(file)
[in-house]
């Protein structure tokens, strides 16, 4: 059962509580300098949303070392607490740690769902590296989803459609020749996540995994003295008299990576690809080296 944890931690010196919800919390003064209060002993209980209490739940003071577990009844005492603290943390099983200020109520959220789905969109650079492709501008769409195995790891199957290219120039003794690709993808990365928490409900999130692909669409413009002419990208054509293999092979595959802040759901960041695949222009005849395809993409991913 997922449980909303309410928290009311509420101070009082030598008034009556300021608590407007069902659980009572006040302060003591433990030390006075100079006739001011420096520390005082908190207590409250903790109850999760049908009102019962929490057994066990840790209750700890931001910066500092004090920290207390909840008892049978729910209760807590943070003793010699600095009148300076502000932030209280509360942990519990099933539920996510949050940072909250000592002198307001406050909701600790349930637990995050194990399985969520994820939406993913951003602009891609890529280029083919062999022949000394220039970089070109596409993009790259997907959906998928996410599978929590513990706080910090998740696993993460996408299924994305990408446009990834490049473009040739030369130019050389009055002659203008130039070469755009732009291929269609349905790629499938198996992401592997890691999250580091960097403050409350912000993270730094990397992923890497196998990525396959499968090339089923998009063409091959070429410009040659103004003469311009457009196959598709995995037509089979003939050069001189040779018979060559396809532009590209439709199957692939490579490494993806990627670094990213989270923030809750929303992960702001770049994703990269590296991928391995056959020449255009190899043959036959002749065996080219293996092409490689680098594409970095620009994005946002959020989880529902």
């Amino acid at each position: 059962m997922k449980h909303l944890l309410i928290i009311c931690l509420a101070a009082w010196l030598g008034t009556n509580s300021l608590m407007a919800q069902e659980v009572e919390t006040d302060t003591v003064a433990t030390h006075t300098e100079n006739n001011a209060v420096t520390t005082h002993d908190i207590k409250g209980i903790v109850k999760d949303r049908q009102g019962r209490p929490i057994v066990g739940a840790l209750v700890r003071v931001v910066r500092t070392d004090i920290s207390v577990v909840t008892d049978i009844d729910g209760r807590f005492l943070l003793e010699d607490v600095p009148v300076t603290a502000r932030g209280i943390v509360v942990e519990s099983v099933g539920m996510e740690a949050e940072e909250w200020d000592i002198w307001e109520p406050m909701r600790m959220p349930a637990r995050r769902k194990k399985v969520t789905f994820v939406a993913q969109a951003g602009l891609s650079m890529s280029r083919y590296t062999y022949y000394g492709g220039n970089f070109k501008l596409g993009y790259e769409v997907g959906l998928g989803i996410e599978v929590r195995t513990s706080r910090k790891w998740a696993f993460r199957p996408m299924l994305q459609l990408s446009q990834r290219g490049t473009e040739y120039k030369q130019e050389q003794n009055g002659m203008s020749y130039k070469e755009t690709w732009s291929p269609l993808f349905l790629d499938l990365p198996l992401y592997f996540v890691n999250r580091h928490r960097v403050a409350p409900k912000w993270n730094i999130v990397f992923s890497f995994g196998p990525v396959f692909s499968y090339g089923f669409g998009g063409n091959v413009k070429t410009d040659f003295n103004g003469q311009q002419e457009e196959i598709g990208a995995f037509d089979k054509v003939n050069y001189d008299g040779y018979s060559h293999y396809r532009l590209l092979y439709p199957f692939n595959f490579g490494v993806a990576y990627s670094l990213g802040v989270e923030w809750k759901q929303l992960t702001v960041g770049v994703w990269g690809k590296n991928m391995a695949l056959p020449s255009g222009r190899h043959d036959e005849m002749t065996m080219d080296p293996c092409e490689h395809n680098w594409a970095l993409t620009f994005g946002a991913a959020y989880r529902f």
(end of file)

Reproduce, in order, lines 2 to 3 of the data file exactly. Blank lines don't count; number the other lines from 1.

């Protein structure tokens, strides 16, 4: 059962509580300098949303070392607490740690769902590296989803459609020749996540995994003295008299990576690809080296 944890931690010196919800919390003064209060002993209980209490739940003071577990009844005492603290943390099983200020109520959220789905969109650079492709501008769409195995790891199957290219120039003794690709993808990365928490409900999130692909669409413009002419990208054509293999092979595959802040759901960041695949222009005849395809993409991913 997922449980909303309410928290009311509420101070009082030598008034009556300021608590407007069902659980009572006040302060003591433990030390006075100079006739001011420096520390005082908190207590409250903790109850999760049908009102019962929490057994066990840790209750700890931001910066500092004090920290207390909840008892049978729910209760807590943070003793010699600095009148300076502000932030209280509360942990519990099933539920996510949050940072909250000592002198307001406050909701600790349930637990995050194990399985969520994820939406993913951003602009891609890529280029083919062999022949000394220039970089070109596409993009790259997907959906998928996410599978929590513990706080910090998740696993993460996408299924994305990408446009990834490049473009040739030369130019050389009055002659203008130039070469755009732009291929269609349905790629499938198996992401592997890691999250580091960097403050409350912000993270730094990397992923890497196998990525396959499968090339089923998009063409091959070429410009040659103004003469311009457009196959598709995995037509089979003939050069001189040779018979060559396809532009590209439709199957692939490579490494993806990627670094990213989270923030809750929303992960702001770049994703990269590296991928391995056959020449255009190899043959036959002749065996080219293996092409490689680098594409970095620009994005946002959020989880529902």
């Amino acid at each position: 059962m997922k449980h909303l944890l309410i928290i009311c931690l509420a101070a009082w010196l030598g008034t009556n509580s300021l608590m407007a919800q069902e659980v009572e919390t006040d302060t003591v003064a433990t030390h006075t300098e100079n006739n001011a209060v420096t520390t005082h002993d908190i207590k409250g209980i903790v109850k999760d949303r049908q009102g019962r209490p929490i057994v066990g739940a840790l209750v700890r003071v931001v910066r500092t070392d004090i920290s207390v577990v909840t008892d049978i009844d729910g209760r807590f005492l943070l003793e010699d607490v600095p009148v300076t603290a502000r932030g209280i943390v509360v942990e519990s099983v099933g539920m996510e740690a949050e940072e909250w200020d000592i002198w307001e109520p406050m909701r600790m959220p349930a637990r995050r769902k194990k399985v969520t789905f994820v939406a993913q969109a951003g602009l891609s650079m890529s280029r083919y590296t062999y022949y000394g492709g220039n970089f070109k501008l596409g993009y790259e769409v997907g959906l998928g989803i996410e599978v929590r195995t513990s706080r910090k790891w998740a696993f993460r199957p996408m299924l994305q459609l990408s446009q990834r290219g490049t473009e040739y120039k030369q130019e050389q003794n009055g002659m203008s020749y130039k070469e755009t690709w732009s291929p269609l993808f349905l790629d499938l990365p198996l992401y592997f996540v890691n999250r580091h928490r960097v403050a409350p409900k912000w993270n730094i999130v990397f992923s890497f995994g196998p990525v396959f692909s499968y090339g089923f669409g998009g063409n091959v413009k070429t410009d040659f003295n103004g003469q311009q002419e457009e196959i598709g990208a995995f037509d089979k054509v003939n050069y001189d008299g040779y018979s060559h293999y396809r532009l590209l092979y439709p199957f692939n595959f490579g490494v993806a990576y990627s670094l990213g802040v989270e923030w809750k759901q929303l992960t702001v960041g770049v994703w990269g690809k590296n991928m391995a695949l056959p020449s255009g222009r190899h043959d036959e005849m002749t065996m080219d080296p293996c092409e490689h395809n680098w594409a970095l993409t620009f994005g946002a991913a959020y989880r529902f």